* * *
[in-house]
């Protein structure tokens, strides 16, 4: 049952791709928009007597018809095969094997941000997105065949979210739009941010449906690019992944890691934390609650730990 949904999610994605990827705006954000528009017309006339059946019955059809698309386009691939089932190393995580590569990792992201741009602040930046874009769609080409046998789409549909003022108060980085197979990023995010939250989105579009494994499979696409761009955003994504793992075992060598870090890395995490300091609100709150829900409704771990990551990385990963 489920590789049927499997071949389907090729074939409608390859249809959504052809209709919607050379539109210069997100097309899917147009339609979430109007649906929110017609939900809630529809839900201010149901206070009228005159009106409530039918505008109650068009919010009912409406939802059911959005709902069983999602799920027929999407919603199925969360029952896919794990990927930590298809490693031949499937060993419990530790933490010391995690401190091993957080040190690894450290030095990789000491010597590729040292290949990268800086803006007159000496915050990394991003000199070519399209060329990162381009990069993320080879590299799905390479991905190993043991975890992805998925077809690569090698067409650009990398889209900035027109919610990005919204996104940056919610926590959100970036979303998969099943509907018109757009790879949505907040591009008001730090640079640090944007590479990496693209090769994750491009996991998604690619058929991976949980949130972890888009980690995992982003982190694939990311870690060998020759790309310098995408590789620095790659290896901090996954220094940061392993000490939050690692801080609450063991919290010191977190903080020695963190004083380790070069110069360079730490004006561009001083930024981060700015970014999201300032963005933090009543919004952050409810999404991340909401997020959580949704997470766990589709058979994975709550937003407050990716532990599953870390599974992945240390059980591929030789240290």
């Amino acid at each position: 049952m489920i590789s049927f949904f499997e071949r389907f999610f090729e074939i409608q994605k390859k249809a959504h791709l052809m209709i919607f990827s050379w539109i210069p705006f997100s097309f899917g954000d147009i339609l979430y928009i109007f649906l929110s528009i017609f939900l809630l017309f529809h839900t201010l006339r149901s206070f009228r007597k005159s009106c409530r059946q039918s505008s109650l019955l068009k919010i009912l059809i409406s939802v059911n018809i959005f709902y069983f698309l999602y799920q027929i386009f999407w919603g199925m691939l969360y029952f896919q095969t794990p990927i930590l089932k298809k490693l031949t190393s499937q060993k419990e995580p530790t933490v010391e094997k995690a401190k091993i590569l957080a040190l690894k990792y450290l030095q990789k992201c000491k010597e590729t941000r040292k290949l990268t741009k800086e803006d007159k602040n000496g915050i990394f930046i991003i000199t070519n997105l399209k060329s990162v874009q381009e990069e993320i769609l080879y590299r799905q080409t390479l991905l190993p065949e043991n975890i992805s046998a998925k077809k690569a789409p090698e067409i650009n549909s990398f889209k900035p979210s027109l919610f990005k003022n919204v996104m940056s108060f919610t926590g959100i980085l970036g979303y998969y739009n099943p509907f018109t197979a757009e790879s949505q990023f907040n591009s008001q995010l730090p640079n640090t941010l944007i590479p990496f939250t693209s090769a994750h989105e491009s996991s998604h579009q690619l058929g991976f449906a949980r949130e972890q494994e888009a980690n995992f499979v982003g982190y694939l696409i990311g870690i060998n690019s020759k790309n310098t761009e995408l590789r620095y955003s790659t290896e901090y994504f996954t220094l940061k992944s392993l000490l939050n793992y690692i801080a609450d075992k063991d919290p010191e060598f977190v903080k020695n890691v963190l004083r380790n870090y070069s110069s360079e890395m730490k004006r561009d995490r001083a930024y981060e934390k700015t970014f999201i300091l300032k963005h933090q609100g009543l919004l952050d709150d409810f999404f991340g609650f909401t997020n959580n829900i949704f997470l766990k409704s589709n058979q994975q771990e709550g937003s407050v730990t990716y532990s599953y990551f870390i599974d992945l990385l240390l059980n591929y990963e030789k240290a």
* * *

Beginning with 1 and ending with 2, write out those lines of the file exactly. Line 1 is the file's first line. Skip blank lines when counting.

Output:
[in-house]
């Protein structure tokens, strides 16, 4: 049952791709928009007597018809095969094997941000997105065949979210739009941010449906690019992944890691934390609650730990 949904999610994605990827705006954000528009017309006339059946019955059809698309386009691939089932190393995580590569990792992201741009602040930046874009769609080409046998789409549909003022108060980085197979990023995010939250989105579009494994499979696409761009955003994504793992075992060598870090890395995490300091609100709150829900409704771990990551990385990963 489920590789049927499997071949389907090729074939409608390859249809959504052809209709919607050379539109210069997100097309899917147009339609979430109007649906929110017609939900809630529809839900201010149901206070009228005159009106409530039918505008109650068009919010009912409406939802059911959005709902069983999602799920027929999407919603199925969360029952896919794990990927930590298809490693031949499937060993419990530790933490010391995690401190091993957080040190690894450290030095990789000491010597590729040292290949990268800086803006007159000496915050990394991003000199070519399209060329990162381009990069993320080879590299799905390479991905190993043991975890992805998925077809690569090698067409650009990398889209900035027109919610990005919204996104940056919610926590959100970036979303998969099943509907018109757009790879949505907040591009008001730090640079640090944007590479990496693209090769994750491009996991998604690619058929991976949980949130972890888009980690995992982003982190694939990311870690060998020759790309310098995408590789620095790659290896901090996954220094940061392993000490939050690692801080609450063991919290010191977190903080020695963190004083380790070069110069360079730490004006561009001083930024981060700015970014999201300032963005933090009543919004952050409810999404991340909401997020959580949704997470766990589709058979994975709550937003407050990716532990599953870390599974992945240390059980591929030789240290």